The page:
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Gaining An R.A.F Pilots Brevet In WW II

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Gaining An R.A.F Pilots Brevet In WW II

Old 19th Jul 2017, 22:58
  #11021 (permalink)  
 
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Don't bother with standing around in corners, Danny, we need you here. Though if you are putting on the kettle anyway for MPN11, mine's a tea, NATO standard? Thanks!
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Old 20th Jul 2017, 08:14
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ICM,
your explanation fits the bill ! In those hectic days I think the log books (and squadron F540) would not be 100 % accurate. Even my log books written in peacetime contain one or two entries that do not quite seem correct !
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Old 20th Jul 2017, 08:19
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78 Sqn

Jeff Jefford's book 'RAF Squadrons' shows the following dates for the squadron and it's bases.

Mar 42 ( at Croft ) changed from Whitley Vs to Halifax MK2, which it kept until Jan 44.

10 Jun 42 to Middleton St George

16 Sep 42 to Linton-On-Ouse

16 Jun 43 to Breighton , where it remained until the end of the war.

It commenced re-equipping as a Transport squadron with Dakotas from Jun 45.
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Old 20th Jul 2017, 11:29
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Brian,
thanks for that. The likely answer is that the Middleton bit was never changed after they moved back to Breighton. As I mentioned 'base' is the default entry. But he would have been on 78 at the same time as the chap in sidevalve's wonderful story. The difference being that he was never shot down. The log book makes no mention of being shot at ! And he did survive to become OC 10 Sqn with the Halifax and then out to India with the Dakota. I have always thought that a tadge unfair that those in 4 Group who survived ops over the continent should then have been sent out to India. But then 4 Group with the Halifax was perhaps a bit of a 'Cinderella' group.
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Old 20th Jul 2017, 15:16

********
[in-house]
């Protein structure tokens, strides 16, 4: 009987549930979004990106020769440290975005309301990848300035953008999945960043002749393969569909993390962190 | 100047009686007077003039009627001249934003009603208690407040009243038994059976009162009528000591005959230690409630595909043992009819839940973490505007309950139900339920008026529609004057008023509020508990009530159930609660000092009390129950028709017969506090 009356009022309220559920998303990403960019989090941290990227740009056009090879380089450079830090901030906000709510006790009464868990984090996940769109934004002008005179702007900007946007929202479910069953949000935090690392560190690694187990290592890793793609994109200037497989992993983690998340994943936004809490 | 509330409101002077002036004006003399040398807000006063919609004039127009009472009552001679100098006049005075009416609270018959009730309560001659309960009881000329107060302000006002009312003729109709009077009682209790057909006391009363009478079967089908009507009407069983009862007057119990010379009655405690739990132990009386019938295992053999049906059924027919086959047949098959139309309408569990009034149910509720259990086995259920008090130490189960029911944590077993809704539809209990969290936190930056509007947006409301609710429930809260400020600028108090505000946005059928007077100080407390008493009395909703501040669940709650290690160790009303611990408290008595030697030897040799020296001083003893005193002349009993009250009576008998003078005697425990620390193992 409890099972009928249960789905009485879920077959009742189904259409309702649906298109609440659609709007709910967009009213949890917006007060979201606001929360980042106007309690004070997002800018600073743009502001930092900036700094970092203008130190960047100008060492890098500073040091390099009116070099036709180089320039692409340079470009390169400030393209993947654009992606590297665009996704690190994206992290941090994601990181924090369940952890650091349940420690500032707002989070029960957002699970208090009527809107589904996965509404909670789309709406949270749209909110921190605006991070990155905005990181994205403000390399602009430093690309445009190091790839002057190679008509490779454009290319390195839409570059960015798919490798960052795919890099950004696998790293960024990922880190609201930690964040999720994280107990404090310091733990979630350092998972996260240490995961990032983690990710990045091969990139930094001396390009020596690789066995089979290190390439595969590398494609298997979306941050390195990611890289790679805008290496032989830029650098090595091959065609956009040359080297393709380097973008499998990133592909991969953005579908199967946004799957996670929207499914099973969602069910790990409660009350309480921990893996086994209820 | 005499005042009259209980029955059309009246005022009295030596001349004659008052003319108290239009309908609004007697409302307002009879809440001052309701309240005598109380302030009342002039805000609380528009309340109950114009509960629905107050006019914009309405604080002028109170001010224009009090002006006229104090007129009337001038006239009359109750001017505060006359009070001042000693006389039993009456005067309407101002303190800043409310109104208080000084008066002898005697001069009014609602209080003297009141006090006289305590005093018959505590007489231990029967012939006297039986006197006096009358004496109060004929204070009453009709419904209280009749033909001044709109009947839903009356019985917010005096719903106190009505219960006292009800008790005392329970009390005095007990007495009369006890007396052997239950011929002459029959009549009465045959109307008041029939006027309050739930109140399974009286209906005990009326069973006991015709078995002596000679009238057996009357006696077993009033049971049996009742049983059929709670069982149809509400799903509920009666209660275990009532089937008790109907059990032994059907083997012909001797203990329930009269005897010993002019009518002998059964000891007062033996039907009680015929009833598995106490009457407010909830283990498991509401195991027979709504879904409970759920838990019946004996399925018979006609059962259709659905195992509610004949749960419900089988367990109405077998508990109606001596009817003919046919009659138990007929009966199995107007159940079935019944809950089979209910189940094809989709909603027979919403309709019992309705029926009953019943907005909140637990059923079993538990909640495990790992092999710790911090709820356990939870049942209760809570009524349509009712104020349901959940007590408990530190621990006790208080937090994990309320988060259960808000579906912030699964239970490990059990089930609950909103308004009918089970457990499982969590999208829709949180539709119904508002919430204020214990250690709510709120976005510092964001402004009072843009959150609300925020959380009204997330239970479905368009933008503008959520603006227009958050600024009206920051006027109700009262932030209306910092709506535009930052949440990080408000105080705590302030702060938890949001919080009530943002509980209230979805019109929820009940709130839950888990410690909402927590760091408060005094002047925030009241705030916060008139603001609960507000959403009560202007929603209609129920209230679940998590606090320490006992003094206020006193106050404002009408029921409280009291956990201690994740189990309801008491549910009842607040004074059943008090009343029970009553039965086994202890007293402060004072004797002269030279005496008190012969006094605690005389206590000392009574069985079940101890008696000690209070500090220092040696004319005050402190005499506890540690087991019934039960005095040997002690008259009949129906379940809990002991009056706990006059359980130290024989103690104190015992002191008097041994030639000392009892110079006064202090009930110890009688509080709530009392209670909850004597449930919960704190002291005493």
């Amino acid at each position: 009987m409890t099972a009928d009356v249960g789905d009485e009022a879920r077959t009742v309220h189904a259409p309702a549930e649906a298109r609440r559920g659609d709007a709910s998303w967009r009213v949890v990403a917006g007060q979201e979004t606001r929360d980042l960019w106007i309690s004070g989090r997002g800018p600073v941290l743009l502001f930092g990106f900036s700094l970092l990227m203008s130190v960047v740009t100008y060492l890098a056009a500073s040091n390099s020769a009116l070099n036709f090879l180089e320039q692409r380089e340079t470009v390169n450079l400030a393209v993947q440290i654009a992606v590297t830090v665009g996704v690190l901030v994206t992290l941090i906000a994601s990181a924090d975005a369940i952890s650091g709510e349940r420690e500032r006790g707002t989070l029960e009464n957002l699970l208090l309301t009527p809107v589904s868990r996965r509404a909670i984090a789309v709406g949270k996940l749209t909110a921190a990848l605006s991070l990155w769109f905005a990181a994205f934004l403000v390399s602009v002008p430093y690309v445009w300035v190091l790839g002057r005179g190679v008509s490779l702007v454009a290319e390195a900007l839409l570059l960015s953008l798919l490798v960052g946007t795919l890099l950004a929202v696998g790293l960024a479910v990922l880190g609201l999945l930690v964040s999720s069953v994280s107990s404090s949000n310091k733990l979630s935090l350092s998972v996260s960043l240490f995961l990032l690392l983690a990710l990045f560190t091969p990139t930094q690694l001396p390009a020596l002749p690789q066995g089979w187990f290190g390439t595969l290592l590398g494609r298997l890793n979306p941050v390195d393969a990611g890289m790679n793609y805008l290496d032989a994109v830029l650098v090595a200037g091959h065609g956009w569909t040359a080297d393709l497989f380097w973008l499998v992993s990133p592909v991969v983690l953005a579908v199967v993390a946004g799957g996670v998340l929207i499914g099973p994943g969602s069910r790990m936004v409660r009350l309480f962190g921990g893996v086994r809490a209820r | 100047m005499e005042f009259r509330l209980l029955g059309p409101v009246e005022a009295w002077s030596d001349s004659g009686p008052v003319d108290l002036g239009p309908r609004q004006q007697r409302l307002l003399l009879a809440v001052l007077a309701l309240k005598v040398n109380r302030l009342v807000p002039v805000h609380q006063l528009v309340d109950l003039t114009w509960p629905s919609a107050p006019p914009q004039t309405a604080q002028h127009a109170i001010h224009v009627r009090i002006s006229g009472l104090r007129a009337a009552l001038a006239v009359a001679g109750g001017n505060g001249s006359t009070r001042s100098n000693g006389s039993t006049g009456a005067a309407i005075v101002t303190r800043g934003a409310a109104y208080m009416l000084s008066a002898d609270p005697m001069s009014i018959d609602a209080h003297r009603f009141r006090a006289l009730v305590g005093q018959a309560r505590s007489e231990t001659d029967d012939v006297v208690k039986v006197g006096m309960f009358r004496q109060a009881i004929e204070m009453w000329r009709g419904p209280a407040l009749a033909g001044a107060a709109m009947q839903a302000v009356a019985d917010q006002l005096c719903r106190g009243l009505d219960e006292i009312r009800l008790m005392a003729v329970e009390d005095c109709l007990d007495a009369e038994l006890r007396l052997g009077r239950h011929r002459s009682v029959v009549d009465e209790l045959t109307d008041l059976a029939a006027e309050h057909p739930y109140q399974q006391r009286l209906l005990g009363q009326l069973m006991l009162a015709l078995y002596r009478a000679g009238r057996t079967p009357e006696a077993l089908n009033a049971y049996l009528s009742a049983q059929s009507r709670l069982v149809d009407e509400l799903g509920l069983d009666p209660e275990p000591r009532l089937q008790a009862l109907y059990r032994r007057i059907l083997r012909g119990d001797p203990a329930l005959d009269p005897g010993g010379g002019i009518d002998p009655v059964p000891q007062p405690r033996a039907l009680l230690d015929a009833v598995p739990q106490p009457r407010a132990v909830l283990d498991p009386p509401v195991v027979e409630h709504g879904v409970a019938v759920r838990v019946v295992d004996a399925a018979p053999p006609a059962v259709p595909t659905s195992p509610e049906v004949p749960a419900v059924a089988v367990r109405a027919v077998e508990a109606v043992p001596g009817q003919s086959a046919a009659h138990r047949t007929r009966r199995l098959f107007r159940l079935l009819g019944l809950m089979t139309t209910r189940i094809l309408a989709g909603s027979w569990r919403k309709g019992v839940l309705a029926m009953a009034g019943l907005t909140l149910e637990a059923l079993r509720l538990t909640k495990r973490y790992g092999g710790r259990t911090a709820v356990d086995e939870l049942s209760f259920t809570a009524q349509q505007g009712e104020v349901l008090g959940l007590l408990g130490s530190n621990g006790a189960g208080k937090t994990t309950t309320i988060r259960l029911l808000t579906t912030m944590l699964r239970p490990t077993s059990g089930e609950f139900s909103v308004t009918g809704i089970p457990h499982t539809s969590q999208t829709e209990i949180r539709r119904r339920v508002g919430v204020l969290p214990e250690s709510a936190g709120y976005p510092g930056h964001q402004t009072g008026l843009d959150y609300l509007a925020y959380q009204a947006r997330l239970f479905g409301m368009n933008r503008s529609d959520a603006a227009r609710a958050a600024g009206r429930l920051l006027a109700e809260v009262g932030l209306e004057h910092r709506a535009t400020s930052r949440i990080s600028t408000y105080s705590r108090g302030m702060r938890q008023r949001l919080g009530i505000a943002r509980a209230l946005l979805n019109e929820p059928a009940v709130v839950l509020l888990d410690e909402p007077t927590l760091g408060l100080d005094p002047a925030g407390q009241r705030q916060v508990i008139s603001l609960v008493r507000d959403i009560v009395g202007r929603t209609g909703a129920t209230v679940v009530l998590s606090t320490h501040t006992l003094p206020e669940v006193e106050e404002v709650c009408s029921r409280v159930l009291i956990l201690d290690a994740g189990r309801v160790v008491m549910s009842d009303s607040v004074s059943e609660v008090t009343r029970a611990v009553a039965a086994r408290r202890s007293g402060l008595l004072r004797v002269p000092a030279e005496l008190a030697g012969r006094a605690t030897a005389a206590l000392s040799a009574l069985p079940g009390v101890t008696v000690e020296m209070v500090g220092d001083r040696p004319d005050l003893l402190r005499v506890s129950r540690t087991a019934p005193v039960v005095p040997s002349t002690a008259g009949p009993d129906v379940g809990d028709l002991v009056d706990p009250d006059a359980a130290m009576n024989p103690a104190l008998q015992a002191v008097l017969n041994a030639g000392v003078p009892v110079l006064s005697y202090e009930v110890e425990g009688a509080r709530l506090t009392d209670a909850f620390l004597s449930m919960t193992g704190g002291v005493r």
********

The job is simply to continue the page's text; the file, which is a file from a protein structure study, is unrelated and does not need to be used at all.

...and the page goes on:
#11025 (permalink)  
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First, TTN has lightened my darkness (very subtle - must've been after my [more innocent] time). And I've recovered from the mental aberration (Senior Moment) which led me to confuse the subject with the narrator.

propos nothing at all, we had the one and only OMQ at Breighton from late 1962 to 1964 (as nobody else wanted it). Stationed at Linton, it was a 25 mi commute via York, I bought an old "Isetta " for 75 from a Nav for the job, and had a lot of fun with it. There was no flying on the airfield: it was a "Bloodhound" site then.
Plenty of rabbits !

Chugalug and MPN11 - how many sugars ? - and the honesty pot wants cash up front - IOUs NOT ACCEPTED !

Re the Australian "Aviation Safety Digest" story from Fleigel [#11004], here is my two cent's worth (I've told a somewhat similar tale here on p.156, #3101 ("Danny and the Day that the Rains Came"):
...including a spell in a dive bomber squadron...
Almost certainly 12 RAAF Squadron. If only we could get hold of this chap (if he still lives) - or the ORB for those days. What tactical formation did they use ? (like us in Burma, there would be nothing to go on - they've had to work it all out for themselves) From what height (AGL) did they bomb. And pull-out ? What sort of accuracy did they achieve ? - the questions crowd in.
...I climbed to the planned cruising altitude of 8000 feet...
We did the same. In Australian midsummer, temperatures would've been much as dry-season India. 8,000 amsl would give a welcome drop of around 20 F.
...At 14,000 feet over Mansfield...
No provision for oxygen in our VVs. Did they have any in theirs ?
...Vengeance was a very stable and robust machine with wings built to withstand about 12g...
Didn't know that. As there was no power assistance, no one could pull more than 4-5G without "grey-out". But useful when stuck in a cu-nim. I can vouch for the "robust" bit, too.
...The airspeed was over 350 knots and the rate of descent was `off the clock' ...
About 420 mph, or 600 ft/sec if straight down. No wonder the climb/descent was off the clock ! With dive brakes out (which might have been a good idea), the terninal velocity was around 300 mph, or 400 ft/sec. Would've given him a bit more thinking time.
...Pressing on was the major sin...
"Get-home-at-all-costs-itis" has killed many. OTOH, turning round in an angry cu-nim is not to be recommended !
... I survived probably because of regular sessions on the ground in the Link Trainer...
Not sure about that. Procedural trainer it is. Simulator it ain't.
...But if you want to be an old pilot, it is better to treat the weather with the respect it deserves...
And so say all of us !

Danny.
 
Old 20th Jul 2017, 23:50
  #11026 (permalink)  
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AA62: Right, I now know your man - a relatively rare Bomber Command CO who wasn't a pilot. When he flew on Ops, it was normally as Air Bomber and when in India, as Second Pilot until a supply of two-winged ex-glider pilots was sent out to take over. He was still CO for the fateful detachment to Burma in March 1946 and I wonder if his logbook says anything at all about the 3 losses on 29 March 46 and the subsequent searches for survivors?
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Old 21st Jul 2017, 08:11
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ICM,
yes he did well for a hostilities only non pilot. 4 Group had a reputation for promoting and appointing non pilots to such posts . I think an A/G called 'Lofty' Lowe became OC 77 at one time.